Kristina Keneally's call to reduce migration is a blatant dog whistle that plays on the fallacious idea that migrants 'steal' Australian jobs. Instead we should be talking about how we can extend and strengthen workers rights to everyone who works in Australia.
By Shannen Potter
Kristina Keneally, the Shadow Minister for Home Affairs and Immigration, recently published an article in the Sydney Morning Herald titled “Do we want migrants to return in the same numbers? The answer is no.” The article has proved to be divisive amongst Labor Party members and in the community, and for good reason.
Keneally’s central claim is that the size and shape of Australia’s intake of temporary migrants must change following the COVID-19 crisis. In making it, however, she has engaged in the kind of racist dog-whistling many Labor members have taken a strong stand against in our Party and our community. Troublingly, Keneally has argued for an “Australians first” approach to work in our country, and has asserted that temporary migrant workers undercut wages and conditions for Australians.
This artificial divide established here between “Australian” workers and other types of workers is disturbingly similar to the rhetoric often employed by Pauline Hanson and One Nation. A key element of this rhetoric is Hanson’s insistence that she is not a white supremacist, but rather that she wants Australia to be for “Australians” who subscribe to a homogenous national culture. This is, of course, simply a red herring. In just one recent example, Hanson characterised Aboriginal people as lazy by nature in Parliament. These racist diatribes would not make sense if Hanson was honest in her insistence that the preservation of Australian culture, and not racism, was the central tenet of her ideology. Surely there are no groups more authentically Australian, if there is such a thing, than First Nations peoples?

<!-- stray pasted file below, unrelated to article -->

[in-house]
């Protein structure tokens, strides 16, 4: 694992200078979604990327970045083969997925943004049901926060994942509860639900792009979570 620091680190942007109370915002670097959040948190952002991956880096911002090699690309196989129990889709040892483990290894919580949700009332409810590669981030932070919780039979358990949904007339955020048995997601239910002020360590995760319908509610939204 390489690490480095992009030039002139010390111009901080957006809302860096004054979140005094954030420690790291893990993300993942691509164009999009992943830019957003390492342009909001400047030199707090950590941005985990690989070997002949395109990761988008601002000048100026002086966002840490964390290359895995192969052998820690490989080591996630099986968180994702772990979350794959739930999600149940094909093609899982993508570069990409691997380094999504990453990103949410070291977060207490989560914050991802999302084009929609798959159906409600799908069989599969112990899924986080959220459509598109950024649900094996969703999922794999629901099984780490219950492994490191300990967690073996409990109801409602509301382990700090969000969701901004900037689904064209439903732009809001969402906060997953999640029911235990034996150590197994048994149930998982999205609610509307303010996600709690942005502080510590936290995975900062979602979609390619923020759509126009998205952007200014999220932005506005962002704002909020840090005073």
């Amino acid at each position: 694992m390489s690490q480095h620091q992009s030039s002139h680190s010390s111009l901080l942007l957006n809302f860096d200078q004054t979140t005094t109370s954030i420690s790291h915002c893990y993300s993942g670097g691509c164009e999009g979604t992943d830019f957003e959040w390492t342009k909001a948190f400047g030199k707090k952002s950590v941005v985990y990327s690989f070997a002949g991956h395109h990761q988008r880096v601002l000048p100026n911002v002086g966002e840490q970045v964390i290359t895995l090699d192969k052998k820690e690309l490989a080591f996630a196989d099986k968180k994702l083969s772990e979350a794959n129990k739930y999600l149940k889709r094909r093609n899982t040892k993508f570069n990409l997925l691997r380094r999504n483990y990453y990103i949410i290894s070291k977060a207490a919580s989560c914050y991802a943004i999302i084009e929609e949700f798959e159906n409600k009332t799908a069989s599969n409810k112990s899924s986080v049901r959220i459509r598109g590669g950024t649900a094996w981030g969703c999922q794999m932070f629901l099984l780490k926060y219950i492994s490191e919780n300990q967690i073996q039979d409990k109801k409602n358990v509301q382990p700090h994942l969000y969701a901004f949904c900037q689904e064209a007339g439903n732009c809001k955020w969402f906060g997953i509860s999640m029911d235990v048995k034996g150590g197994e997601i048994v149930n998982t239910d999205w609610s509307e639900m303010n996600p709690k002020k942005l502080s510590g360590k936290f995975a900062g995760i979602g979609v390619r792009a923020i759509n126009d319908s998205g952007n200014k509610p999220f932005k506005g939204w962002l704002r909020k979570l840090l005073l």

Incidents like this reveal the lie at the centre of the right-wing push for an Australian monoculture. In this ideology, to be Australian is to be white. Aspects of our multicultural society that do not privilege whiteness are not considered to be part of Australian culture, and people who are not white are an Other onto whom social problems, such as unemployment, are projected.
This is precisely the reason why Keneally’s position is so troubling. The article closely courts the hateful rhetoric used by those on Australia’s far right. In fact, Hanson agrees with Keneally’s position, bemoaning that she has been called racist for years whilst Labor is now expressing similar view to hers.
Further, like Hanson, Keneally employs the tactic of projecting an issue onto (non-white) immigrants instead of addressing its real causes. The fact of the matter is that all people who work in Australia are Australian workers. They are all entitled to the same rights, conditions and protections. To expect and do otherwise does create, as Keneally has highlighted, an underclass of workers who may undercut the wages of others. On this point, Sally McManus of the Australian Council of Trade Unions has suggested that workers whose immigration status relies on their employer are vulnerable to exploitation, and are likely the victims of mass wage theft. Unfortunately, many employers prefer to hire employees who they can pay less and who are less likely to stand up for their workplace rights.